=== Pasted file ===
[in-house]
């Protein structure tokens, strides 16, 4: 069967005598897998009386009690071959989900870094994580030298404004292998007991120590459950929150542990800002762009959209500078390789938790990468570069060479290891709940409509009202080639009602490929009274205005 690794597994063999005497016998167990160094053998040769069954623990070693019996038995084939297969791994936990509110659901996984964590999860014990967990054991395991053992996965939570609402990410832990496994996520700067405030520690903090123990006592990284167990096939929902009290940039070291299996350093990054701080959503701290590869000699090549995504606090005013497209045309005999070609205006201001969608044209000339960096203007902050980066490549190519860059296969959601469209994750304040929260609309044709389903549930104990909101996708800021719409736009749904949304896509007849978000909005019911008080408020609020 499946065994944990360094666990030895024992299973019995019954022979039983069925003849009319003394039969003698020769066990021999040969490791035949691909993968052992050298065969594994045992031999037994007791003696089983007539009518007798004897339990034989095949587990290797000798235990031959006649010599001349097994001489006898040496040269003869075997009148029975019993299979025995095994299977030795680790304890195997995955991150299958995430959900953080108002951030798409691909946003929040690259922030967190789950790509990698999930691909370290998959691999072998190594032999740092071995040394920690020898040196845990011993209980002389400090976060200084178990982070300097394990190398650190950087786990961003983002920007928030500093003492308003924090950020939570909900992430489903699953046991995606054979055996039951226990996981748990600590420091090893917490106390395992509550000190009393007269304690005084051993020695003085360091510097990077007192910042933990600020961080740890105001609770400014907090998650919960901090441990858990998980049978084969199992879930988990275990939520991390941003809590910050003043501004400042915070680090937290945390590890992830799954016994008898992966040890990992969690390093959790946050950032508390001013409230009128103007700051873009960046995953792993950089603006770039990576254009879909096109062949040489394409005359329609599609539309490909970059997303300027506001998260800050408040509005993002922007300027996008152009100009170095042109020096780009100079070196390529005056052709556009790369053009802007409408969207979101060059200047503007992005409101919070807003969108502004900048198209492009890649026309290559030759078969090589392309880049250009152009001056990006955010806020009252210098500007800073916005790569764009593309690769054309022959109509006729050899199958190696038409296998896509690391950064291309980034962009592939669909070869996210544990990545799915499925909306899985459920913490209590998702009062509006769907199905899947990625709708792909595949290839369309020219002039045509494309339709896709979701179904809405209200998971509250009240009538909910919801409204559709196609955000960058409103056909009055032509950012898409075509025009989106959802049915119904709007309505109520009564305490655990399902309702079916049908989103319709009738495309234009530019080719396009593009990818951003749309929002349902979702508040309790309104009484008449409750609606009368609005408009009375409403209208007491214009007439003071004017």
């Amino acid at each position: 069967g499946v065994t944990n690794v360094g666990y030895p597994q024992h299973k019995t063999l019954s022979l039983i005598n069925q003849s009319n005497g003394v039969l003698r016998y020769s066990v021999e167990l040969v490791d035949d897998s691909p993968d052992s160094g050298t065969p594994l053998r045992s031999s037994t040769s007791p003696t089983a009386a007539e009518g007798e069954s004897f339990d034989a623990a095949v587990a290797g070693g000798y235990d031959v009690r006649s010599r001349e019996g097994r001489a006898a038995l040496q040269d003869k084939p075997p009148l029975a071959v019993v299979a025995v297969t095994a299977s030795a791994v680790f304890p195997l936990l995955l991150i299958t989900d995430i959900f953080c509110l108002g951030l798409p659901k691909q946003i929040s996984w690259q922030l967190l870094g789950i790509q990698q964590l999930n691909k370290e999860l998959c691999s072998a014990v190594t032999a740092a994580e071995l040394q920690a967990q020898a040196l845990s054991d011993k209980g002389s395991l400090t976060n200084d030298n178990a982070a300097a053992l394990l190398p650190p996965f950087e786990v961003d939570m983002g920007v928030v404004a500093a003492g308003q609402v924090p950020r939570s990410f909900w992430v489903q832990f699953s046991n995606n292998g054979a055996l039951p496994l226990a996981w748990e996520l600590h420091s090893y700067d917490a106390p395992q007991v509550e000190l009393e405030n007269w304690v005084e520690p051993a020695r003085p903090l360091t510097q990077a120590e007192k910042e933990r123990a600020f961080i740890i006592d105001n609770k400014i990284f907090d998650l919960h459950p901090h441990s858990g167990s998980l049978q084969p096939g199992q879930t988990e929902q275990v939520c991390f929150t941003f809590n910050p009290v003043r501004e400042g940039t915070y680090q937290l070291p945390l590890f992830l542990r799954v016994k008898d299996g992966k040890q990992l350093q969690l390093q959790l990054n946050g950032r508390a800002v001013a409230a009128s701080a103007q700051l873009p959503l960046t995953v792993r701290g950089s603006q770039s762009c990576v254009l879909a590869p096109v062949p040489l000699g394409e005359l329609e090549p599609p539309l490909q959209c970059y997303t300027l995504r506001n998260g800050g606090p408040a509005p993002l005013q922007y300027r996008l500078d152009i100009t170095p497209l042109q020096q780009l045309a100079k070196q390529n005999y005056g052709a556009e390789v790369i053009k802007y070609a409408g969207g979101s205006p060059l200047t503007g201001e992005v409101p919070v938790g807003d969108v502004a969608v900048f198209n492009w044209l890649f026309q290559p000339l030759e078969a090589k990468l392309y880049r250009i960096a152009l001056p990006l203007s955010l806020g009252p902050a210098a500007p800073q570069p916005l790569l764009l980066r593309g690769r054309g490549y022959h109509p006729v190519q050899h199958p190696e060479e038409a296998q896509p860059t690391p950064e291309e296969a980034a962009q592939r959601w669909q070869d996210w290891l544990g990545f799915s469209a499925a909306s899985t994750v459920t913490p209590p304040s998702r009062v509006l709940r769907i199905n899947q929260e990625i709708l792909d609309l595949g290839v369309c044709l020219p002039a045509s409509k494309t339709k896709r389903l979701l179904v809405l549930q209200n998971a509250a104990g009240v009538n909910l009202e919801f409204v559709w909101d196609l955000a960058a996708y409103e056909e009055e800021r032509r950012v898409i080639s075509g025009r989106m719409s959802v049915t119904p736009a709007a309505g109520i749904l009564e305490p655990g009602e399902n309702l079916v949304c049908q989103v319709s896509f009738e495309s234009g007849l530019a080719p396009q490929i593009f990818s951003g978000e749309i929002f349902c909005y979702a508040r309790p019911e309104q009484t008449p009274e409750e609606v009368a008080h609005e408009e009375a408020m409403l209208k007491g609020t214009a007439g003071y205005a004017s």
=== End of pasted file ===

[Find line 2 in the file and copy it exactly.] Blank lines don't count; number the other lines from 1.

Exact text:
């Protein structure tokens, strides 16, 4: 069967005598897998009386009690071959989900870094994580030298404004292998007991120590459950929150542990800002762009959209500078390789938790990468570069060479290891709940409509009202080639009602490929009274205005 690794597994063999005497016998167990160094053998040769069954623990070693019996038995084939297969791994936990509110659901996984964590999860014990967990054991395991053992996965939570609402990410832990496994996520700067405030520690903090123990006592990284167990096939929902009290940039070291299996350093990054701080959503701290590869000699090549995504606090005013497209045309005999070609205006201001969608044209000339960096203007902050980066490549190519860059296969959601469209994750304040929260609309044709389903549930104990909101996708800021719409736009749904949304896509007849978000909005019911008080408020609020 499946065994944990360094666990030895024992299973019995019954022979039983069925003849009319003394039969003698020769066990021999040969490791035949691909993968052992050298065969594994045992031999037994007791003696089983007539009518007798004897339990034989095949587990290797000798235990031959006649010599001349097994001489006898040496040269003869075997009148029975019993299979025995095994299977030795680790304890195997995955991150299958995430959900953080108002951030798409691909946003929040690259922030967190789950790509990698999930691909370290998959691999072998190594032999740092071995040394920690020898040196845990011993209980002389400090976060200084178990982070300097394990190398650190950087786990961003983002920007928030500093003492308003924090950020939570909900992430489903699953046991995606054979055996039951226990996981748990600590420091090893917490106390395992509550000190009393007269304690005084051993020695003085360091510097990077007192910042933990600020961080740890105001609770400014907090998650919960901090441990858990998980049978084969199992879930988990275990939520991390941003809590910050003043501004400042915070680090937290945390590890992830799954016994008898992966040890990992969690390093959790946050950032508390001013409230009128103007700051873009960046995953792993950089603006770039990576254009879909096109062949040489394409005359329609599609539309490909970059997303300027506001998260800050408040509005993002922007300027996008152009100009170095042109020096780009100079070196390529005056052709556009790369053009802007409408969207979101060059200047503007992005409101919070807003969108502004900048198209492009890649026309290559030759078969090589392309880049250009152009001056990006955010806020009252210098500007800073916005790569764009593309690769054309022959109509006729050899199958190696038409296998896509690391950064291309980034962009592939669909070869996210544990990545799915499925909306899985459920913490209590998702009062509006769907199905899947990625709708792909595949290839369309020219002039045509494309339709896709979701179904809405209200998971509250009240009538909910919801409204559709196609955000960058409103056909009055032509950012898409075509025009989106959802049915119904709007309505109520009564305490655990399902309702079916049908989103319709009738495309234009530019080719396009593009990818951003749309929002349902979702508040309790309104009484008449409750609606009368609005408009009375409403209208007491214009007439003071004017």